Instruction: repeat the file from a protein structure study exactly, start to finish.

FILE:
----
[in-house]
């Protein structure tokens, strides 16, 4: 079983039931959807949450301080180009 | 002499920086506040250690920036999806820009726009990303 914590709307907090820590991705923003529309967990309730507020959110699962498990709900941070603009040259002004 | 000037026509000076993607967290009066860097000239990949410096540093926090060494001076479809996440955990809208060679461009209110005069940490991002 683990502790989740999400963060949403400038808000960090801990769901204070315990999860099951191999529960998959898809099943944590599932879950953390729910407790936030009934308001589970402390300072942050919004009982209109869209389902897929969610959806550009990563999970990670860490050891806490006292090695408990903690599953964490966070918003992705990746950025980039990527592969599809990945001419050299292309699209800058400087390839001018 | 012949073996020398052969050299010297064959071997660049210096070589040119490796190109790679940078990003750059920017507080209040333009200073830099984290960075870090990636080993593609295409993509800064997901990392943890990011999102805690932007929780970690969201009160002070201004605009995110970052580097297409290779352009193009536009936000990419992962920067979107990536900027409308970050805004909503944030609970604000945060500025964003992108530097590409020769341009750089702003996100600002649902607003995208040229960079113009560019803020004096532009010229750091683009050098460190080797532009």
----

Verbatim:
[in-house]
């Protein structure tokens, strides 16, 4: 079983039931959807949450301080180009 | 002499920086506040250690920036999806820009726009990303 914590709307907090820590991705923003529309967990309730507020959110699962498990709900941070603009040259002004 | 000037026509000076993607967290009066860097000239990949410096540093926090060494001076479809996440955990809208060679461009209110005069940490991002 683990502790989740999400963060949403400038808000960090801990769901204070315990999860099951191999529960998959898809099943944590599932879950953390729910407790936030009934308001589970402390300072942050919004009982209109869209389902897929969610959806550009990563999970990670860490050891806490006292090695408990903690599953964490966070918003992705990746950025980039990527592969599809990945001419050299292309699209800058400087390839001018 | 012949073996020398052969050299010297064959071997660049210096070589040119490796190109790679940078990003750059920017507080209040333009200073830099984290960075870090990636080993593609295409993509800064997901990392943890990011999102805690932007929780970690969201009160002070201004605009995110970052580097297409290779352009193009536009936000990419992962920067979107990536900027409308970050805004909503944030609970604000945060500025964003992108530097590409020769341009750089702003996100600002649902607003995208040229960079113009560019803020004096532009010229750091683009050098460190080797532009």